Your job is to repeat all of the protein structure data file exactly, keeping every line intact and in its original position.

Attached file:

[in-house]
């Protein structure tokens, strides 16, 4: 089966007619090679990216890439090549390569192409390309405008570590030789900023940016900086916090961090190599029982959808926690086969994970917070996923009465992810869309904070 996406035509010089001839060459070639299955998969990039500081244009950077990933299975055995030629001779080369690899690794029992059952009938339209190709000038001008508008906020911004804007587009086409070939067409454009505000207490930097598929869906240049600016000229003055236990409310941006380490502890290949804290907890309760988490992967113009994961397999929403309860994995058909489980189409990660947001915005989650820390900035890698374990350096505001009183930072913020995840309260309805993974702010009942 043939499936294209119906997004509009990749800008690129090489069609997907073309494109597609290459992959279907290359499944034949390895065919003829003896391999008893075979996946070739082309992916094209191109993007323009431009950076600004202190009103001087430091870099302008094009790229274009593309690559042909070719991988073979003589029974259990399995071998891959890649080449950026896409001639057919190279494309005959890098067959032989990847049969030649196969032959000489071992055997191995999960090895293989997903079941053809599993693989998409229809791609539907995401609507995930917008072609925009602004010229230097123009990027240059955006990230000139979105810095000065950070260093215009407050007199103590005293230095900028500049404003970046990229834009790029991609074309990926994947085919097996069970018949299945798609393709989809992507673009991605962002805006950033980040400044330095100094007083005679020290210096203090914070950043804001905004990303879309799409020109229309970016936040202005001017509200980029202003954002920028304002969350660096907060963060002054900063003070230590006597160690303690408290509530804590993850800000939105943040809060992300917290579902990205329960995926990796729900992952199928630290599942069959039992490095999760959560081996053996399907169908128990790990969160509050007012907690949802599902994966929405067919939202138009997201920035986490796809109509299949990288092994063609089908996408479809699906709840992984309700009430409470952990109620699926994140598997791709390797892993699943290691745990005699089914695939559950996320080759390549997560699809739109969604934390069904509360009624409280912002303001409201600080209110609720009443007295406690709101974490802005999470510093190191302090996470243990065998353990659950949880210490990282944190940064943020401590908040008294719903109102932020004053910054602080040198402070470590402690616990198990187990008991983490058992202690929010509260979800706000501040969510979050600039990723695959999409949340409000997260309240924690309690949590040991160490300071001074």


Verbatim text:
[in-house]
């Protein structure tokens, strides 16, 4: 089966007619090679990216890439090549390569192409390309405008570590030789900023940016900086916090961090190599029982959808926690086969994970917070996923009465992810869309904070 996406035509010089001839060459070639299955998969990039500081244009950077990933299975055995030629001779080369690899690794029992059952009938339209190709000038001008508008906020911004804007587009086409070939067409454009505000207490930097598929869906240049600016000229003055236990409310941006380490502890290949804290907890309760988490992967113009994961397999929403309860994995058909489980189409990660947001915005989650820390900035890698374990350096505001009183930072913020995840309260309805993974702010009942 043939499936294209119906997004509009990749800008690129090489069609997907073309494109597609290459992959279907290359499944034949390895065919003829003896391999008893075979996946070739082309992916094209191109993007323009431009950076600004202190009103001087430091870099302008094009790229274009593309690559042909070719991988073979003589029974259990399995071998891959890649080449950026896409001639057919190279494309005959890098067959032989990847049969030649196969032959000489071992055997191995999960090895293989997903079941053809599993693989998409229809791609539907995401609507995930917008072609925009602004010229230097123009990027240059955006990230000139979105810095000065950070260093215009407050007199103590005293230095900028500049404003970046990229834009790029991609074309990926994947085919097996069970018949299945798609393709989809992507673009991605962002805006950033980040400044330095100094007083005679020290210096203090914070950043804001905004990303879309799409020109229309970016936040202005001017509200980029202003954002920028304002969350660096907060963060002054900063003070230590006597160690303690408290509530804590993850800000939105943040809060992300917290579902990205329960995926990796729900992952199928630290599942069959039992490095999760959560081996053996399907169908128990790990969160509050007012907690949802599902994966929405067919939202138009997201920035986490796809109509299949990288092994063609089908996408479809699906709840992984309700009430409470952990109620699926994140598997791709390797892993699943290691745990005699089914695939559950996320080759390549997560699809739109969604934390069904509360009624409280912002303001409201600080209110609720009443007295406690709101974490802005999470510093190191302090996470243990065998353990659950949880210490990282944190940064943020401590908040008294719903109102932020004053910054602080040198402070470590402690616990198990187990008991983490058992202690929010509260979800706000501040969510979050600039990723695959999409949340409000997260309240924690309690949590040991160490300071001074």